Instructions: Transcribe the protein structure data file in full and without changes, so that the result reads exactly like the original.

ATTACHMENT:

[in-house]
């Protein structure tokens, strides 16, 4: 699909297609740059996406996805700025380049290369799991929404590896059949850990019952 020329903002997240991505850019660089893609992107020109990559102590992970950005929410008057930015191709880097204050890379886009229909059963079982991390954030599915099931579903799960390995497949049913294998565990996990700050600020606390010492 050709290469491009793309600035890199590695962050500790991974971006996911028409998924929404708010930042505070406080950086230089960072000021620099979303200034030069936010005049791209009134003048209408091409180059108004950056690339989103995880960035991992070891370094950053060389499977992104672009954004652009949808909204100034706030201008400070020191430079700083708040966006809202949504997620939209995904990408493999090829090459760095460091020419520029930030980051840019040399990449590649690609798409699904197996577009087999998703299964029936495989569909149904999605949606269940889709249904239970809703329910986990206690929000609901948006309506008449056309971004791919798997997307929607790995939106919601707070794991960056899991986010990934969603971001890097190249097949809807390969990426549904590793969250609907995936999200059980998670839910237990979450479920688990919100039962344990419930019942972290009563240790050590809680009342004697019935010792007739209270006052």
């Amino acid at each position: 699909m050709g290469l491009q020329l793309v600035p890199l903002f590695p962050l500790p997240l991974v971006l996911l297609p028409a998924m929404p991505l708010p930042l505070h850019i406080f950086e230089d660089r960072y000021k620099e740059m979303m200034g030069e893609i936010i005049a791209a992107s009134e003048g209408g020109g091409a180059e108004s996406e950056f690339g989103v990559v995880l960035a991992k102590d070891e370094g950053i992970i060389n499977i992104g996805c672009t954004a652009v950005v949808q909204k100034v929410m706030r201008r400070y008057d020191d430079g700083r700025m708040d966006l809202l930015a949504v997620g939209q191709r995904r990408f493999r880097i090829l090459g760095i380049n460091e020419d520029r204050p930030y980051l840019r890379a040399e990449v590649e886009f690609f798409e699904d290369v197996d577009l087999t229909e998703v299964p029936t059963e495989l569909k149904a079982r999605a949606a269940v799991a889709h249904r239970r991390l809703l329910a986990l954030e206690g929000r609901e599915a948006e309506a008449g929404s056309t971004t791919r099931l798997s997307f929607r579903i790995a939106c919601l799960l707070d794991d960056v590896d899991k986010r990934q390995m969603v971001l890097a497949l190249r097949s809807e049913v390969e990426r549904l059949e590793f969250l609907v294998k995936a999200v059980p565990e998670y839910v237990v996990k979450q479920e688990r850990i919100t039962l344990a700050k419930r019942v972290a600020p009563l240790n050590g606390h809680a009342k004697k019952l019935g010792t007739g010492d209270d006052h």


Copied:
[in-house]
């Protein structure tokens, strides 16, 4: 699909297609740059996406996805700025380049290369799991929404590896059949850990019952 020329903002997240991505850019660089893609992107020109990559102590992970950005929410008057930015191709880097204050890379886009229909059963079982991390954030599915099931579903799960390995497949049913294998565990996990700050600020606390010492 050709290469491009793309600035890199590695962050500790991974971006996911028409998924929404708010930042505070406080950086230089960072000021620099979303200034030069936010005049791209009134003048209408091409180059108004950056690339989103995880960035991992070891370094950053060389499977992104672009954004652009949808909204100034706030201008400070020191430079700083708040966006809202949504997620939209995904990408493999090829090459760095460091020419520029930030980051840019040399990449590649690609798409699904197996577009087999998703299964029936495989569909149904999605949606269940889709249904239970809703329910986990206690929000609901948006309506008449056309971004791919798997997307929607790995939106919601707070794991960056899991986010990934969603971001890097190249097949809807390969990426549904590793969250609907995936999200059980998670839910237990979450479920688990919100039962344990419930019942972290009563240790050590809680009342004697019935010792007739209270006052």
């Amino acid at each position: 699909m050709g290469l491009q020329l793309v600035p890199l903002f590695p962050l500790p997240l991974v971006l996911l297609p028409a998924m929404p991505l708010p930042l505070h850019i406080f950086e230089d660089r960072y000021k620099e740059m979303m200034g030069e893609i936010i005049a791209a992107s009134e003048g209408g020109g091409a180059e108004s996406e950056f690339g989103v990559v995880l960035a991992k102590d070891e370094g950053i992970i060389n499977i992104g996805c672009t954004a652009v950005v949808q909204k100034v929410m706030r201008r400070y008057d020191d430079g700083r700025m708040d966006l809202l930015a949504v997620g939209q191709r995904r990408f493999r880097i090829l090459g760095i380049n460091e020419d520029r204050p930030y980051l840019r890379a040399e990449v590649e886009f690609f798409e699904d290369v197996d577009l087999t229909e998703v299964p029936t059963e495989l569909k149904a079982r999605a949606a269940v799991a889709h249904r239970r991390l809703l329910a986990l954030e206690g929000r609901e599915a948006e309506a008449g929404s056309t971004t791919r099931l798997s997307f929607r579903i790995a939106c919601l799960l707070d794991d960056v590896d899991k986010r990934q390995m969603v971001l890097a497949l190249r097949s809807e049913v390969e990426r549904l059949e590793f969250l609907v294998k995936a999200v059980p565990e998670y839910v237990v996990k979450q479920e688990r850990i919100t039962l344990a700050k419930r019942v972290a600020p009563l240790n050590g606390h809680a009342k004697k019952l019935g010792t007739g010492d209270d006052h």